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My Social Contract Debate

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More on Rand and the tacit agreement of a peaceful society can be found in "A Nation's Unity", from The Ayn Rand Letter, Vol. II, No. 1 October 9, 1972. The audio recording of Rand giving this talk at the Ford Hall Forum is available at ARI for registered users (free).

The lead in:

Every four years, at about this time, we begin to hear louder and louder appeals for national unity. We hear them between Presidential elections as well—particularly when something is about to be put over on us—though they are uttered in a more perfunctory manner.

Observe, however, that in recent years it has become fashionable to disparage unity, between elections, and to praise dissent as a kind of moral or patriotic duty. But the pattern of a Presidential election remains the same: first, there is a campaign in which the candidates denounce each other and seem to appeal to some sort of unstated principles; then, when the election is over, the appeals become, in effect: now let's forget all about principles—national unity comes first.

This is, therefore, an appropriate time to examine the issue of national unity and to ask certain questions: Is such unity necessary? Is it possible? What makes it possible? What is the alternative? What are the consequences? The present election campaign offers many clues to the answers.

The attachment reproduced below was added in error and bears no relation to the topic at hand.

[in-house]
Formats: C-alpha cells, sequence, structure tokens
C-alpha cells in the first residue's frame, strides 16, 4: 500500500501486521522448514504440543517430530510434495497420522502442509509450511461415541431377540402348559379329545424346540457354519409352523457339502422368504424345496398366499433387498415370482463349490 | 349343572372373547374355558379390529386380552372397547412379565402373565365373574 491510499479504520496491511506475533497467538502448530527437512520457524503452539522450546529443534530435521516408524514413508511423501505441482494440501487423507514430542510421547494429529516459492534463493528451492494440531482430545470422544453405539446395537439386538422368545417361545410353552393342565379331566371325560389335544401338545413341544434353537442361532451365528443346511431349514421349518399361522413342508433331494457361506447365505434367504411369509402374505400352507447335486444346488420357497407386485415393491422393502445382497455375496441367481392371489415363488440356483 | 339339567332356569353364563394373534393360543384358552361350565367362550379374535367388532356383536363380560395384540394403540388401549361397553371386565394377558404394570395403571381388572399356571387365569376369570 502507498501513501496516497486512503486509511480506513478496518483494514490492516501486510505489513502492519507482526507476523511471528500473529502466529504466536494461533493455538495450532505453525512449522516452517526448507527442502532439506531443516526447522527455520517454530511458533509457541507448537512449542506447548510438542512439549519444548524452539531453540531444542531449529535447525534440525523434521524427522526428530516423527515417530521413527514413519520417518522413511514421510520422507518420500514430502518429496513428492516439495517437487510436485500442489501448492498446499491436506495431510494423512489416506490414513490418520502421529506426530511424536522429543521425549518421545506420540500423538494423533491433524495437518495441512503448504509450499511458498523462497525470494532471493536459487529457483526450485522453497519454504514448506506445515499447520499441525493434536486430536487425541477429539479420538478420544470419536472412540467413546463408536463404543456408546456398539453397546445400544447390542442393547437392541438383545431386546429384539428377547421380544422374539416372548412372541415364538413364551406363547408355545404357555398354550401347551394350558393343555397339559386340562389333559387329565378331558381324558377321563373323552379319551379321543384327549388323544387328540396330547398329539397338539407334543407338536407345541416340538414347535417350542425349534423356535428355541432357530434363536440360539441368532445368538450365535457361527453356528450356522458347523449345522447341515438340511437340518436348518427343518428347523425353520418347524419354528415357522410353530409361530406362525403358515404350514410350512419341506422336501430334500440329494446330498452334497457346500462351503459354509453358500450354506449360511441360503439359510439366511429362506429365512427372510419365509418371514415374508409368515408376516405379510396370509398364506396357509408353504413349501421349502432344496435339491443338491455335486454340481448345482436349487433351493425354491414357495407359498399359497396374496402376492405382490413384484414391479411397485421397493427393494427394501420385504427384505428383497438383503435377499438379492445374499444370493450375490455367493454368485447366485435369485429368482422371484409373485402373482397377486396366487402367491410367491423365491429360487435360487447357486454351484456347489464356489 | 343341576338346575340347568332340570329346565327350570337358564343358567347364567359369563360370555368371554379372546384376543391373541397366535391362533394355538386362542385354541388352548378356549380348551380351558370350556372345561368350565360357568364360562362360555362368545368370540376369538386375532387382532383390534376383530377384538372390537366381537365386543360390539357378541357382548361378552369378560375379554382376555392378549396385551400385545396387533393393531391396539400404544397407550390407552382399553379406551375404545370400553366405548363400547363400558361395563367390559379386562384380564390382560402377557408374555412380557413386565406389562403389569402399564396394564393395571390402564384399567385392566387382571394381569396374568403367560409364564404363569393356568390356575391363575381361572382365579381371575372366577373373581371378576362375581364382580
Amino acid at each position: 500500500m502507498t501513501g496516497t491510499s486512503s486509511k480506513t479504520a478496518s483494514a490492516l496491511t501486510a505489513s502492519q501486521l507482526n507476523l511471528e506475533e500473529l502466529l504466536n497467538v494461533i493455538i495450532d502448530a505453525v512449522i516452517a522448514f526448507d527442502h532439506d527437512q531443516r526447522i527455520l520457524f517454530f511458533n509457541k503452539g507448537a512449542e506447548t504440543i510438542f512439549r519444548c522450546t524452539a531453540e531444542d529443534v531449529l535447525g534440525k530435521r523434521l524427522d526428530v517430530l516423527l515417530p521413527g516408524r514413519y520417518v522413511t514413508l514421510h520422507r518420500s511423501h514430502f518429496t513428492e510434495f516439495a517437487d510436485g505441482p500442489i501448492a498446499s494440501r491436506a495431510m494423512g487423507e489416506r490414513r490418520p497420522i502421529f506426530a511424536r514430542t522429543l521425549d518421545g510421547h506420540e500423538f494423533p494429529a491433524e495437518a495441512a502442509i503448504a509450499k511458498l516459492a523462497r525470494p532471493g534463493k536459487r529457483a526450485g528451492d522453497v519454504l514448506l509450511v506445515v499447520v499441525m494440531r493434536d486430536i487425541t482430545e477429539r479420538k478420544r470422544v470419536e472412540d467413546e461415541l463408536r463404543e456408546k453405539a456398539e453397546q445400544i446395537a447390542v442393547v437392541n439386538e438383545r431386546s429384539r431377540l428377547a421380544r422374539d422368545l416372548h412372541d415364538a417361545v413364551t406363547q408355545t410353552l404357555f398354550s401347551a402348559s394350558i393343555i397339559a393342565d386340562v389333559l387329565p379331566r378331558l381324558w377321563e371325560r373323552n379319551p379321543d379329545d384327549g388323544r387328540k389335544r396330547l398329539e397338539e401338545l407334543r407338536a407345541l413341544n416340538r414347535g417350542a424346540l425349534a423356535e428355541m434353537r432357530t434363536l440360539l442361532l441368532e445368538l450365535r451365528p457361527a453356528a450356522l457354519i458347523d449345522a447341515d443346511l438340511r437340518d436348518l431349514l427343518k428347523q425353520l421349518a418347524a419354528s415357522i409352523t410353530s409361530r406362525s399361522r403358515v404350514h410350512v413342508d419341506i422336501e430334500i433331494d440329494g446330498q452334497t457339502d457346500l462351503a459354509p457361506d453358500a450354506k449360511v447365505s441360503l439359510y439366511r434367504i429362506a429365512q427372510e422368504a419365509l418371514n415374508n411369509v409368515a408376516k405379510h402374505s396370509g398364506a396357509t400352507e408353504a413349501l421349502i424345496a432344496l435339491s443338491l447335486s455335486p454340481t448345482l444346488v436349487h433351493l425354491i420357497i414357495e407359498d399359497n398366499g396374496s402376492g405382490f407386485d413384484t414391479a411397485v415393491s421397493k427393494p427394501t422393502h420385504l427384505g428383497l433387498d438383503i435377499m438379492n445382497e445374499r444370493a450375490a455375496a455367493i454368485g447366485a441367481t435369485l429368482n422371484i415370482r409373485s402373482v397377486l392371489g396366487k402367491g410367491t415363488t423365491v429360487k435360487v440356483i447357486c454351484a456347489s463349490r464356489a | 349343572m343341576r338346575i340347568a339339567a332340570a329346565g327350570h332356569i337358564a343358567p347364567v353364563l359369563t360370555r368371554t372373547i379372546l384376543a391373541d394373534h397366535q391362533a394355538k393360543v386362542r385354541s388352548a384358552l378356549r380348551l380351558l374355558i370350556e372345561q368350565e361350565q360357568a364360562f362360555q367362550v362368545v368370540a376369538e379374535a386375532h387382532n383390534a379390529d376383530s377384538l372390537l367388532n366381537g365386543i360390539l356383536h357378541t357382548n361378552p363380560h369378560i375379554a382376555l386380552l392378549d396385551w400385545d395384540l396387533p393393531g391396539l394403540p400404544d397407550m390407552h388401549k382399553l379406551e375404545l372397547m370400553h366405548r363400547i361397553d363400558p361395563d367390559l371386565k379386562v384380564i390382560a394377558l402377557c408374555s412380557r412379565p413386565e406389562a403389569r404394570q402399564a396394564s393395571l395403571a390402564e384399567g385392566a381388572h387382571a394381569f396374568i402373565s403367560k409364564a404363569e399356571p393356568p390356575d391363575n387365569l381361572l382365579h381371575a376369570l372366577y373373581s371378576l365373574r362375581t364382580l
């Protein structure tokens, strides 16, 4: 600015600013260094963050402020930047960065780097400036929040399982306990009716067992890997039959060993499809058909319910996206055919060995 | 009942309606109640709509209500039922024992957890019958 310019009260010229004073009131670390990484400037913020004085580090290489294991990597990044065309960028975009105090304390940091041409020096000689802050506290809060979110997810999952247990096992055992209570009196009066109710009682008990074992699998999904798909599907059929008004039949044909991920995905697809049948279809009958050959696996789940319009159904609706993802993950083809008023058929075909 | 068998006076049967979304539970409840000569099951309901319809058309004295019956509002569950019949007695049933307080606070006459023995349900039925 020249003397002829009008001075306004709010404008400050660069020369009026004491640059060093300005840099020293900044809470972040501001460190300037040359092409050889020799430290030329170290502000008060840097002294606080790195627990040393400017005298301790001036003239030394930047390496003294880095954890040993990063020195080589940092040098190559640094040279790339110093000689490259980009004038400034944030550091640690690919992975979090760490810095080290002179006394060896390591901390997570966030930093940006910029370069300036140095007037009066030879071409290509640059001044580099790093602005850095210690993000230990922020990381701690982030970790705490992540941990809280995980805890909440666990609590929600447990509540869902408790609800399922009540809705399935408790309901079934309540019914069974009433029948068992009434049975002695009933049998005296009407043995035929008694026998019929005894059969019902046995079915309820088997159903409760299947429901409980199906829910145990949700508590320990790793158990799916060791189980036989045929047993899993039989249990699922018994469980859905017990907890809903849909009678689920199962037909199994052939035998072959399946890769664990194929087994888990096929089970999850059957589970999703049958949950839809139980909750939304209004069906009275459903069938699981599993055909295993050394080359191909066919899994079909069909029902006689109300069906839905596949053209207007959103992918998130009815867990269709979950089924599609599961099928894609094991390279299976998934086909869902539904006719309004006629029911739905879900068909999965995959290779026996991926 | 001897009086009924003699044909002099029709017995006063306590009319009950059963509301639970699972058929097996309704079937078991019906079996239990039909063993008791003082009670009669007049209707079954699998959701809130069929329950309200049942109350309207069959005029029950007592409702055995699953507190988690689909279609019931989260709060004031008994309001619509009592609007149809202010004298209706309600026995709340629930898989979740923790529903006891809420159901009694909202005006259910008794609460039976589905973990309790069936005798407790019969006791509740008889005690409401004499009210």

As in the case of many other errors or evils, today's appeals for national unity are based on a perverted element of truth. It is true that, in order to exist as a nation, the large number of men who live in the same geographical area and deal with one another, must agree on some fundamental principle(s). And more: any two men who choose to deal with each other must have some sort of basic agreement, at least for the duration of their joint action. If you joined forces with another man in order to lift a heavy boulder, and you strained to lift it while he strained to push it down, nothing would come of both your efforts but failure, frustration, and—if the issue were important enough to both of you—the recourse to blows and mutual extermination.

The fact that in case of disagreement men can resort to physical force, i.e., to human destruction, is the reason why every human association is based on some sort of agreement, which is implemented by certain rules of conduct. An agreement, in this context, does not necessarily mean a common purpose: you may make an agreement with a neighbor that you will not attack him so long as he does not attack you—and if both of you abide by it, you are free to go your own ways and, perhaps, never see each other again. The fundamental agreement which is required of a nation is an agreement on the rules of peaceful coexistence. A territory inhabited by men engaged in perpetual conflicts, chronic fighting, physical violence, and general hatred of all for all, is not a nation nor a country, but a bloody mess. Internal peace and some sort of harmony are the precondition of the existence of a nation.